Saturday, December 18, 2010
Ponderings for the Last Week in Advent
And then we turn to today’s scripture passage in Isaiah 11. One shall come, the writer says and wonderful things are promised: “The wolf shall live with the lamb, the leopard shall lie down with the kid, the calf and the lion and the fatling together, and a little child shall lead them.” Whatever your condition today—put down refuge, tower, tent, and the shelter of his wings next to them. The promise of Christmas is for us all.
Tuesday – December 21 – Psalm 66. “Come and see what God has done: he is awesome in his deeds among mortals.”Later on in this same Psalm the writer reminds his people: “For you, O God, have tested us; you have tried us as silver is tried. You brought us into the net; you laid burdens on our backs; you let people ride over our heads; we went through fire and through water; yet you brought us out to a spacious place.”
If that is not enough the Psalm ends: “But truly God has listened; he has given heed to the words of my prayer. Blessed be God because he has not rejected my prayer or removed his steadfast love from me.” As we begin to glimpse Bethlehem just a few days from our journey’s end—let us know deep in our hearts that here, under the shining star, surrounded by scruffy shepherds and kings from a foreign land we find the Psalmist is right. He really has done awesome deeds among us. Thanks be to God.
John Updike who left us just about two years ago once wrote, “Fear is the mood. People are bringing the shutters down from the attics and putting them back on their windows. Fences are appearing where children used to stray freely from backyard to backyard…Locksmiths are working overtime. Once we parked our cards with the keys dangling from the dashboard, And a dog could sleep undisturbed in the middle of the street. No more. Fear reigns.”
From then until now the demon fear is alive and well. Christmas says whatever your worry and anxiety and fear—God comes. Do not be afeared.
Thursday – December 23 – Psalm 146. 7-9. Strange isn’t it? Christmas first came to peasants, a poor couple, an obscure priest and his wife, shepherds of all people. The setting was a drafty barn where the animals stayed when the nights were cold. And today—we rich and middle class have captured Christmas. And the poor, outside the plate (and stained) glass windows feel shut out. Luke 4 told us what this Messiah would do. He opened the Isaiah scroll and read what his charge: “To bring good news to the poor, he has sent me to proclaim release to the captives and recovery of sight to the blind, to let the oppressed go free, to proclaim the year of the Lord’s favor.” (Luke 4. ,18-19) His hearers were incensed.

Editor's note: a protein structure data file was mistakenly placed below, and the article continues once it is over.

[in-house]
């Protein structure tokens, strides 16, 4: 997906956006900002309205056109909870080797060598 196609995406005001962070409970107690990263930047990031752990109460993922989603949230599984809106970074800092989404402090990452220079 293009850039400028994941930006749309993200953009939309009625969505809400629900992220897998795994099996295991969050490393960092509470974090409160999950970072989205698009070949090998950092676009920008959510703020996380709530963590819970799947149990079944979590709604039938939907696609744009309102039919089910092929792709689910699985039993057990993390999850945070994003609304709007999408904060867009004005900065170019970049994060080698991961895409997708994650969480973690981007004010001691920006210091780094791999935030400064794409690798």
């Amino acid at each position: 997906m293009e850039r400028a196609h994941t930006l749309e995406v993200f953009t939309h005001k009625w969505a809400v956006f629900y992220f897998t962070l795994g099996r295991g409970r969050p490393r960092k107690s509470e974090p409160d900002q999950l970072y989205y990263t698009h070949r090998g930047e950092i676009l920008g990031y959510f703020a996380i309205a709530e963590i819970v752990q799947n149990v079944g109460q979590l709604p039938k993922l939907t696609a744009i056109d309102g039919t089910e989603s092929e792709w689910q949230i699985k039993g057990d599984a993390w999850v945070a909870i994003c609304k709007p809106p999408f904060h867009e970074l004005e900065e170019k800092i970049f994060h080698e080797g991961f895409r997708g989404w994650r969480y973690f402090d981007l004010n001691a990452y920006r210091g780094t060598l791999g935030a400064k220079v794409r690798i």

Fighting for the rights of the poor has always been an uphill battle. Especially today. Christmas baskets may help some. Toys for Tots can certainly assure some child of a happy Christmas day. Yet Christmas never really will be fulfilled until we move over on our pews and welcome those to whom God first came.
Friday – December 24 – Isaiah 35. Remember the setting. They lived always on the edge of a wilderness. For forty years they have lived in a desert. And then—even after they made it to the Promised Land they fought the desert almost every day of their lives. The wind, the scorpions, the oppressive heat and the lack of enough water. Drought was an every-present fear. And here, Isaiah 35 says, “The wilderness and the dry land shall be glad, the desert shall rejoice and blossom; like the crocus it shall blossom abundantly, and rejoice with joy and singing.” But all this is prelude for the rest of this wonderful chapter. Read it for yourself. Put down today’s newspaper beside these wonderful words of promise.
I love the way that Buechner frames this promise: “A child on Christmas Eve…lives for the presents that he will open the next day, and in this sense we all live like children. There are so many presents to be opened—tomorrow, next month, next year—and in a way it is our looking forward to the presents that keeps us going. The unexpected friendship, the new job, seeing our names in the paper, falling in love, the birth of a child—all of these are presents that life gives us if we want them badly enough and if we are lucky enough, and in a way every new days is a present to be opened just as today was and tomorrow will be.”The waiting is almost over. Tomorrow is the day. Come, Lord Jesus, come.